Oh, and the segment with Rubén Galindo Jr. on Cemetery of Terror was a great treat for me as well. That’s a movie almost entirely inspired by the success of Thriller. You know, let’s make Thriller with zombies and tombs. And even though it was a low-budget struggle for him, he’s infectiously enthusiastic about the film. It really shows that if you have the conviction of your vision and you wanna entertain and do the best you can, the low budget and awkwardness of some scenes or editing or whatever doesn’t matter because that passion and truth ultimately shine through and is the most important thing. 

Yes! And Ted Nicolaou talking about Terrorvision! I love all the authentic love and pathos he superimposed on the kind of hokey alien from that film! He wants to be a pet, not a monster! Watching his interview was really affecting. It made me want to watch it again with new eyes! 

Absolutely. It’s easy to dismiss a movie like TerrorvisionOh, a monster comes out of the TV and eats people. In actuality, if you engage it, the film really is a clever satire on cable television programming and an exploration of the dynamics of dysfunctional families and a masterclass in creating unlikeable characters on purpose. It’s really great. 

It’s all context, right? In 1987, my mom used to send me to the second run theater in New Hampshire while she was at work because I loved movies and two-dollar tickets were cheaper than a babysitter. So I saw Jaws: The Revenge over ten times in the theater. I’m probably responsible for an actual percentage of its box office haul. It never occurred to me that it was a bad movie until I got plugged into the larger world. 

Absolutely. I think when you’re young, there’s an openness to storytelling that allows films to make a stronger – sometimes indelible – impact on you. At 10 or 16 or 21, it often doesn’t matter if it’s a rehash or a remake. It’s brand new to you, and it’s important to you. Maybe you had to sneak into the theater with your friends or put a tape in a different box at the video store to even see it. Everyone can say Jaws IV is the worst movie, but if that’s the first one you saw or you had a special experience seeing it or you saw it right after Jaws III and thought, “Well, this is a step up!” [laughs] then your love for it makes total sense. Context is a big part of ’80s horror, obviously.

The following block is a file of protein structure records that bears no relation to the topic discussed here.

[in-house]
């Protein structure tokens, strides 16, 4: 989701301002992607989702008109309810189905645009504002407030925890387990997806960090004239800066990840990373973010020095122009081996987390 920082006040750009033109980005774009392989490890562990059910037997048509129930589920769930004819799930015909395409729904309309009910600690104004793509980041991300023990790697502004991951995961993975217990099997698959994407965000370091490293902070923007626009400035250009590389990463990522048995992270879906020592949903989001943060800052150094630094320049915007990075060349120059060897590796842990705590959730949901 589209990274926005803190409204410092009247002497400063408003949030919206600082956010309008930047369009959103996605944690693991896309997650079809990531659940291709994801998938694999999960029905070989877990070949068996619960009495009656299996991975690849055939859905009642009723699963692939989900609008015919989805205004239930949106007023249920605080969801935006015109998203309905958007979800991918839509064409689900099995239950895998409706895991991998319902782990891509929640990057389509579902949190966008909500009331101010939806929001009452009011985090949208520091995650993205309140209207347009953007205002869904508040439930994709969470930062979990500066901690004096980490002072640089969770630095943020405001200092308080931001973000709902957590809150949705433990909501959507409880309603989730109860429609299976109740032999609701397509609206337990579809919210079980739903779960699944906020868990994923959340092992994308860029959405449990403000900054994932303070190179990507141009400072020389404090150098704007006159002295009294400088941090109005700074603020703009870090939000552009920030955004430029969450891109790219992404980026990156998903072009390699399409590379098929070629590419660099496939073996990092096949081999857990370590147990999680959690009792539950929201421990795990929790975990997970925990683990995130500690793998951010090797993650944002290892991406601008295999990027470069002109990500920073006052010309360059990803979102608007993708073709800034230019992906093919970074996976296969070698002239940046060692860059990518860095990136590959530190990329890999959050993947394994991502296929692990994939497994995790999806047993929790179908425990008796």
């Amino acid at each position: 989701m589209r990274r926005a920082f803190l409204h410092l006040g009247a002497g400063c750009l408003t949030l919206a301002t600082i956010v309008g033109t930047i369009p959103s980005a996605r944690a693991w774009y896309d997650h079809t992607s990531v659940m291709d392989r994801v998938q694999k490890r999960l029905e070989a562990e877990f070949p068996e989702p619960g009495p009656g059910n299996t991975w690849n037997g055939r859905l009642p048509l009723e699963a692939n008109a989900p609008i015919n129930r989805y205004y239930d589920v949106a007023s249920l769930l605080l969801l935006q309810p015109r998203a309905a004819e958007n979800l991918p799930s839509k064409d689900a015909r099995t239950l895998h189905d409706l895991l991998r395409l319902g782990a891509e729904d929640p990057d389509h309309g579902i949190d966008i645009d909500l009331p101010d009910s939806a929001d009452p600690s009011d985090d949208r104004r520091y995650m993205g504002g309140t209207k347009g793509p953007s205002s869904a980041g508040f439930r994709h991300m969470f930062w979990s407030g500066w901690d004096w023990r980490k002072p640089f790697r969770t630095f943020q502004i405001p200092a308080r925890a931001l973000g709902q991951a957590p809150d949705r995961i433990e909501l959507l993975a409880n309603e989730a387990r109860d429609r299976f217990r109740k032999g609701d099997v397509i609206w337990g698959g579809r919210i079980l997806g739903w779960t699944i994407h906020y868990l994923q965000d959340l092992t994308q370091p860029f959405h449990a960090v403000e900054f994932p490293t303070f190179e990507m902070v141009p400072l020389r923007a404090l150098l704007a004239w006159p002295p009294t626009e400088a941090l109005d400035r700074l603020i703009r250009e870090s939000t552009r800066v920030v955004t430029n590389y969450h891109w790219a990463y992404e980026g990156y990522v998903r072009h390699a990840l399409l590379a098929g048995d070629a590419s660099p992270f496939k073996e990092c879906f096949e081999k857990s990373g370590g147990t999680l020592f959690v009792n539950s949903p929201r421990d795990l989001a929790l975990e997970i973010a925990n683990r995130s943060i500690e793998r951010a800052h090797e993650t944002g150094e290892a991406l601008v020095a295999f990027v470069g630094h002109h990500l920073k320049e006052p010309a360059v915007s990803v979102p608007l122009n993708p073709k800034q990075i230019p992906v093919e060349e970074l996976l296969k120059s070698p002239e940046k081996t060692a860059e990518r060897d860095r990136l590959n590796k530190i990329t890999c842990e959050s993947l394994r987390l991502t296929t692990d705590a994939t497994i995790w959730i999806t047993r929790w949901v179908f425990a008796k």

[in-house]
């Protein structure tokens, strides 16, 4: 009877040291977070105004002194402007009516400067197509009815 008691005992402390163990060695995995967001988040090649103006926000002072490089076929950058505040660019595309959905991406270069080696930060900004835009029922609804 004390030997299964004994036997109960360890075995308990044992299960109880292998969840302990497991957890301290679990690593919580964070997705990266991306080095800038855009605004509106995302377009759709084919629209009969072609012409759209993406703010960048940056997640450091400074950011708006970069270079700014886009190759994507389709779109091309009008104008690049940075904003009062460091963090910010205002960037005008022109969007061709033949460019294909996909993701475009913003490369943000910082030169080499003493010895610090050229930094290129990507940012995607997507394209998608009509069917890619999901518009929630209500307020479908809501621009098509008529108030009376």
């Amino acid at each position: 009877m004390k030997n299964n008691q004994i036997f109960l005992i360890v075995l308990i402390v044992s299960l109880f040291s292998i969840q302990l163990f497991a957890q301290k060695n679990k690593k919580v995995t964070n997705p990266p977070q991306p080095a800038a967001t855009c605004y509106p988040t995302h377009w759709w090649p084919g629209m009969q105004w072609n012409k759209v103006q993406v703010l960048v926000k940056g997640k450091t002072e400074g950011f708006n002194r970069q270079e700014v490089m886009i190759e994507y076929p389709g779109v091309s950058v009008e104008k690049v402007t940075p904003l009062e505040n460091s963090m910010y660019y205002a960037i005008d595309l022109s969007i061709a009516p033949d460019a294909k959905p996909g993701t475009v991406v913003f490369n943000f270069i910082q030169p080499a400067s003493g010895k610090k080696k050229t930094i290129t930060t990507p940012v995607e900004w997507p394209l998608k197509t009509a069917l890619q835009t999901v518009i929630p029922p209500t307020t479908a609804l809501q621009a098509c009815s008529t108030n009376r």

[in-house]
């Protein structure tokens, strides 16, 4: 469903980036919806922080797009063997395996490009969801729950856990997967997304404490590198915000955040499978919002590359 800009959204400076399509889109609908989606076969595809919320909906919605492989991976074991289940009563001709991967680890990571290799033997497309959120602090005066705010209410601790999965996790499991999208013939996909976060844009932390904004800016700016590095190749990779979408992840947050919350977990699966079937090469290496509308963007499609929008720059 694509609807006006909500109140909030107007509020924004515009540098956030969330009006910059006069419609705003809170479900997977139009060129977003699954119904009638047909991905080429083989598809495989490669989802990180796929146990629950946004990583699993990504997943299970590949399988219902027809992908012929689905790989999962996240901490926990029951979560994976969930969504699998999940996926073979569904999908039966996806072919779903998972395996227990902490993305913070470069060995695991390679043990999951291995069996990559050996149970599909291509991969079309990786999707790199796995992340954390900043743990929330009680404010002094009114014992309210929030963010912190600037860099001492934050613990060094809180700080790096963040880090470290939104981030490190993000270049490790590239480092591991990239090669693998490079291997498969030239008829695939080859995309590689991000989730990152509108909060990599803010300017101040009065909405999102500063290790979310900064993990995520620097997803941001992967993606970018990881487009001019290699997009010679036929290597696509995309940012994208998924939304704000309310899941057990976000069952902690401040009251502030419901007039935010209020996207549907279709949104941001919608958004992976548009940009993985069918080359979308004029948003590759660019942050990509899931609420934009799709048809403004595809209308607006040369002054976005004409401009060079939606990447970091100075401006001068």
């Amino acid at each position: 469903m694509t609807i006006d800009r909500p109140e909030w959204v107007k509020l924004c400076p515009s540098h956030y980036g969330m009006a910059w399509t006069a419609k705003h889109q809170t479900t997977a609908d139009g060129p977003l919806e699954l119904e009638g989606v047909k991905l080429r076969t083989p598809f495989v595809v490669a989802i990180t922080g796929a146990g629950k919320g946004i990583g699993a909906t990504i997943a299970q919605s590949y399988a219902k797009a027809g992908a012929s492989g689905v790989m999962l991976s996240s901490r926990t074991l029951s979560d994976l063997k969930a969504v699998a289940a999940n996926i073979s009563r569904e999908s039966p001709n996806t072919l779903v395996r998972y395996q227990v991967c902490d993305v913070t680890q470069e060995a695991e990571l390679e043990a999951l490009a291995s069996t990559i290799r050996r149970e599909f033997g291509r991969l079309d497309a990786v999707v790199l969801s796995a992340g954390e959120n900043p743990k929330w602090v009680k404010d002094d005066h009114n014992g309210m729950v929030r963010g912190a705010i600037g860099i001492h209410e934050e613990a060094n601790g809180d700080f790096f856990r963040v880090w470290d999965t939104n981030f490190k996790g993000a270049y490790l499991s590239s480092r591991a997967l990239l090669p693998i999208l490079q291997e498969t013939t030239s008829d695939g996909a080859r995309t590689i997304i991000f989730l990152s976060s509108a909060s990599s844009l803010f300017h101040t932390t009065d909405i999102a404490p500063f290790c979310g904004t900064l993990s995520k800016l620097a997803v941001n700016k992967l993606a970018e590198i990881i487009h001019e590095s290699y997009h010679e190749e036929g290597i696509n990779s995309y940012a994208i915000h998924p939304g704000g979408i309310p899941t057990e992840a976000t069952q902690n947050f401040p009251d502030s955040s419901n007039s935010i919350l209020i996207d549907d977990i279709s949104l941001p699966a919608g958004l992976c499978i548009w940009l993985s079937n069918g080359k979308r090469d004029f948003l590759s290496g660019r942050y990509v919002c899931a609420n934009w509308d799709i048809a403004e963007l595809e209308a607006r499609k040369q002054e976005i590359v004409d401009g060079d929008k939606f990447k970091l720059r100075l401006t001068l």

I love that you go so deep into the stuff that was in reaction to the Satanic Panic and the PMRC – Trick or Treat, Rock ‘n’ Roll Nightmare and especially, The Gate. 

Oh, yeah – of course! We couldn’t leave a movie out of an ’80s horror doc that has teens playing a record backwards and summoning demons! 

At this point, we can safely say it isn’t just nostalgia talking These movies, derided though they were, have stood the test of time and outlived more chic, prettier trends. 

I agree. I mean, I’m sure Evil Dead has outsold Ishtar many times over at this point. There’s a certain fidelity to these films because of the practical effects element to them. These are very colorful, very imaginative films, regardless of budget, even if they were turned around for a quick buck. What’s good and what’s bad is always subjective. Certain films, especially in horror, are just beloved because they’re handcrafted with care at the lowest budget possible. And those films will outlast many of the highest-budget films ever made.

Find full details and purchasing options at For some nostalgic thrills from the era of big hair and parachute pants, check out the IN SEARCH OF DARKNESS: PART III trailer below.


“These films serve a lot of purposes, not least of which is as time capsules from a very different era. I definitely wanted to be part of collecting that history…”

Shawn Macomber